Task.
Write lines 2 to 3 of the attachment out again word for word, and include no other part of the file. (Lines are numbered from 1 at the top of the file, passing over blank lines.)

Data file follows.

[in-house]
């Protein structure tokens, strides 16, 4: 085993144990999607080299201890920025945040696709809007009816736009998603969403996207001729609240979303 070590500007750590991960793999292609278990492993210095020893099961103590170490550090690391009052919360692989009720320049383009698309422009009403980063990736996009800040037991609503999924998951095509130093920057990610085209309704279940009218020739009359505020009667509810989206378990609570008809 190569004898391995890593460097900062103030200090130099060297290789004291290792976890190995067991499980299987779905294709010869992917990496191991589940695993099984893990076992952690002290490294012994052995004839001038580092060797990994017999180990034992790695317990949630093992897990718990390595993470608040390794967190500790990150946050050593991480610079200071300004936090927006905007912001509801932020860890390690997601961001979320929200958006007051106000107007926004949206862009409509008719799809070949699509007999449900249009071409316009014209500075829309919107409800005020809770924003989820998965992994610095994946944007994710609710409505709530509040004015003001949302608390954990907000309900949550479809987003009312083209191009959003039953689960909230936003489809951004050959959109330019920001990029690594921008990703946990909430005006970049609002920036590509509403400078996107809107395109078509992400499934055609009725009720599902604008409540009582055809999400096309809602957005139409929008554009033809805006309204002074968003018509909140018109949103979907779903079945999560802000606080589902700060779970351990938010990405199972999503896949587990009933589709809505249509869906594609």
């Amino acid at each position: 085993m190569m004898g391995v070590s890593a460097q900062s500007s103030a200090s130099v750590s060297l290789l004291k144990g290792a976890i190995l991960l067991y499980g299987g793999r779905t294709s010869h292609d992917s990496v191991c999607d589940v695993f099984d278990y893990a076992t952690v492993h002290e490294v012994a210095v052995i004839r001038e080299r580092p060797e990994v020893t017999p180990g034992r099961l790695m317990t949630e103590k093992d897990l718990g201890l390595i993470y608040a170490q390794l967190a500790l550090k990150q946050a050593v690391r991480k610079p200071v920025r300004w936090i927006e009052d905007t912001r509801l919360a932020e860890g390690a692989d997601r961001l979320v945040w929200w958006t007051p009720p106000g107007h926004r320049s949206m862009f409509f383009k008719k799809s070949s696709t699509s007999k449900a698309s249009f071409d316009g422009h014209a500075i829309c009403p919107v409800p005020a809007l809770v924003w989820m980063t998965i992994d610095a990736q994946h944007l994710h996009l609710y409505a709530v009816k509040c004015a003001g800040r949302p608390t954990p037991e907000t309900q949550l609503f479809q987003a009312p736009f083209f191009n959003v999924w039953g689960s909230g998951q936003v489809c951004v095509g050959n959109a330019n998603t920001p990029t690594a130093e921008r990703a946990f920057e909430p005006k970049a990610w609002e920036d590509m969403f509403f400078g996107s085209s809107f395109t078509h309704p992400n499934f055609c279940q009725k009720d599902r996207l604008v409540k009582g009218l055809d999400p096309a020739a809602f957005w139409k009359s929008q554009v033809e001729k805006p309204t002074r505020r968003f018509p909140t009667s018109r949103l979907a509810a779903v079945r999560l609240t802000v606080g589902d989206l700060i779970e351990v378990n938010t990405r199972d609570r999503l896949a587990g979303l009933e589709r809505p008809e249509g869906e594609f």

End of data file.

């Protein structure tokens, strides 16, 4: 085993144990999607080299201890920025945040696709809007009816736009998603969403996207001729609240979303 070590500007750590991960793999292609278990492993210095020893099961103590170490550090690391009052919360692989009720320049383009698309422009009403980063990736996009800040037991609503999924998951095509130093920057990610085209309704279940009218020739009359505020009667509810989206378990609570008809 190569004898391995890593460097900062103030200090130099060297290789004291290792976890190995067991499980299987779905294709010869992917990496191991589940695993099984893990076992952690002290490294012994052995004839001038580092060797990994017999180990034992790695317990949630093992897990718990390595993470608040390794967190500790990150946050050593991480610079200071300004936090927006905007912001509801932020860890390690997601961001979320929200958006007051106000107007926004949206862009409509008719799809070949699509007999449900249009071409316009014209500075829309919107409800005020809770924003989820998965992994610095994946944007994710609710409505709530509040004015003001949302608390954990907000309900949550479809987003009312083209191009959003039953689960909230936003489809951004050959959109330019920001990029690594921008990703946990909430005006970049609002920036590509509403400078996107809107395109078509992400499934055609009725009720599902604008409540009582055809999400096309809602957005139409929008554009033809805006309204002074968003018509909140018109949103979907779903079945999560802000606080589902700060779970351990938010990405199972999503896949587990009933589709809505249509869906594609």
């Amino acid at each position: 085993m190569m004898g391995v070590s890593a460097q900062s500007s103030a200090s130099v750590s060297l290789l004291k144990g290792a976890i190995l991960l067991y499980g299987g793999r779905t294709s010869h292609d992917s990496v191991c999607d589940v695993f099984d278990y893990a076992t952690v492993h002290e490294v012994a210095v052995i004839r001038e080299r580092p060797e990994v020893t017999p180990g034992r099961l790695m317990t949630e103590k093992d897990l718990g201890l390595i993470y608040a170490q390794l967190a500790l550090k990150q946050a050593v690391r991480k610079p200071v920025r300004w936090i927006e009052d905007t912001r509801l919360a932020e860890g390690a692989d997601r961001l979320v945040w929200w958006t007051p009720p106000g107007h926004r320049s949206m862009f409509f383009k008719k799809s070949s696709t699509s007999k449900a698309s249009f071409d316009g422009h014209a500075i829309c009403p919107v409800p005020a809007l809770v924003w989820m980063t998965i992994d610095a990736q994946h944007l994710h996009l609710y409505a709530v009816k509040c004015a003001g800040r949302p608390t954990p037991e907000t309900q949550l609503f479809q987003a009312p736009f083209f191009n959003v999924w039953g689960s909230g998951q936003v489809c951004v095509g050959n959109a330019n998603t920001p990029t690594a130093e921008r990703a946990f920057e909430p005006k970049a990610w609002e920036d590509m969403f509403f400078g996107s085209s809107f395109t078509h309704p992400n499934f055609c279940q009725k009720d599902r996207l604008v409540k009582g009218l055809d999400p096309a020739a809602f957005w139409k009359s929008q554009v033809e001729k805006p309204t002074r505020r968003f018509p909140t009667s018109r949103l979907a509810a779903v079945r999560l609240t802000v606080g589902d989206l700060i779970e351990v378990n938010t990405r199972d609570r999503l896949a587990g979303l009933e589709r809505p008809e249509g869906e594609f």